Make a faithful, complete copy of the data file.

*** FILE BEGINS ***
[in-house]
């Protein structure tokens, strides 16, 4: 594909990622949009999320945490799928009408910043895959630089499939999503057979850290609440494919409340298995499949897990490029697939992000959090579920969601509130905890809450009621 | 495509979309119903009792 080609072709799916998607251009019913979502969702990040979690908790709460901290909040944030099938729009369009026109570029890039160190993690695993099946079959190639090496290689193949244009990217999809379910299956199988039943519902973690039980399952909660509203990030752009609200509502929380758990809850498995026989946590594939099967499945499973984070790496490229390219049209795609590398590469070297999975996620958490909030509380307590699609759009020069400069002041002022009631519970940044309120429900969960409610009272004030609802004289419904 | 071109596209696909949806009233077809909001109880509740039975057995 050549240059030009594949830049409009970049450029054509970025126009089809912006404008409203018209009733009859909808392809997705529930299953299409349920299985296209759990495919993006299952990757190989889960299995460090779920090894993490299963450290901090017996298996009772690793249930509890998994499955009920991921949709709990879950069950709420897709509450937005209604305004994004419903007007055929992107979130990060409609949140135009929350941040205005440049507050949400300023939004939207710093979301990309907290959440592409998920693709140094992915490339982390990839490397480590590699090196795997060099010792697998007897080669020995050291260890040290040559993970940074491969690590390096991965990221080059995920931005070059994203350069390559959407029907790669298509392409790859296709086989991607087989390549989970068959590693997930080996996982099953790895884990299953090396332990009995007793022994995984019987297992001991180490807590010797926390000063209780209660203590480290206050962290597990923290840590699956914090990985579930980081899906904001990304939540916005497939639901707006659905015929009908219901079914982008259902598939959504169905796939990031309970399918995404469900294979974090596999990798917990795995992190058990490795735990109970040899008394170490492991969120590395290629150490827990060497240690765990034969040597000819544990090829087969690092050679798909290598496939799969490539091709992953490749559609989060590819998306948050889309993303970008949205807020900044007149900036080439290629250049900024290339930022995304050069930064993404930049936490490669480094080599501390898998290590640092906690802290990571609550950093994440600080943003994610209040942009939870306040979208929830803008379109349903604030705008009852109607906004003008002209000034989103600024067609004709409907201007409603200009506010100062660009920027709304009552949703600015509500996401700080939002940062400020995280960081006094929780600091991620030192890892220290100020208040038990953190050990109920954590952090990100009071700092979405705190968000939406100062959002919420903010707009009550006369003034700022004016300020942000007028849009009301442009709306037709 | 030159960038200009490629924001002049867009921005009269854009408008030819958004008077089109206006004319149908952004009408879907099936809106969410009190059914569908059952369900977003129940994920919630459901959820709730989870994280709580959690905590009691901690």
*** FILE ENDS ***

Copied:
[in-house]
């Protein structure tokens, strides 16, 4: 594909990622949009999320945490799928009408910043895959630089499939999503057979850290609440494919409340298995499949897990490029697939992000959090579920969601509130905890809450009621 | 495509979309119903009792 080609072709799916998607251009019913979502969702990040979690908790709460901290909040944030099938729009369009026109570029890039160190993690695993099946079959190639090496290689193949244009990217999809379910299956199988039943519902973690039980399952909660509203990030752009609200509502929380758990809850498995026989946590594939099967499945499973984070790496490229390219049209795609590398590469070297999975996620958490909030509380307590699609759009020069400069002041002022009631519970940044309120429900969960409610009272004030609802004289419904 | 071109596209696909949806009233077809909001109880509740039975057995 050549240059030009594949830049409009970049450029054509970025126009089809912006404008409203018209009733009859909808392809997705529930299953299409349920299985296209759990495919993006299952990757190989889960299995460090779920090894993490299963450290901090017996298996009772690793249930509890998994499955009920991921949709709990879950069950709420897709509450937005209604305004994004419903007007055929992107979130990060409609949140135009929350941040205005440049507050949400300023939004939207710093979301990309907290959440592409998920693709140094992915490339982390990839490397480590590699090196795997060099010792697998007897080669020995050291260890040290040559993970940074491969690590390096991965990221080059995920931005070059994203350069390559959407029907790669298509392409790859296709086989991607087989390549989970068959590693997930080996996982099953790895884990299953090396332990009995007793022994995984019987297992001991180490807590010797926390000063209780209660203590480290206050962290597990923290840590699956914090990985579930980081899906904001990304939540916005497939639901707006659905015929009908219901079914982008259902598939959504169905796939990031309970399918995404469900294979974090596999990798917990795995992190058990490795735990109970040899008394170490492991969120590395290629150490827990060497240690765990034969040597000819544990090829087969690092050679798909290598496939799969490539091709992953490749559609989060590819998306948050889309993303970008949205807020900044007149900036080439290629250049900024290339930022995304050069930064993404930049936490490669480094080599501390898998290590640092906690802290990571609550950093994440600080943003994610209040942009939870306040979208929830803008379109349903604030705008009852109607906004003008002209000034989103600024067609004709409907201007409603200009506010100062660009920027709304009552949703600015509500996401700080939002940062400020995280960081006094929780600091991620030192890892220290100020208040038990953190050990109920954590952090990100009071700092979405705190968000939406100062959002919420903010707009009550006369003034700022004016300020942000007028849009009301442009709306037709 | 030159960038200009490629924001002049867009921005009269854009408008030819958004008077089109206006004319149908952004009408879907099936809106969410009190059914569908059952369900977003129940994920919630459901959820709730989870994280709580959690905590009691901690």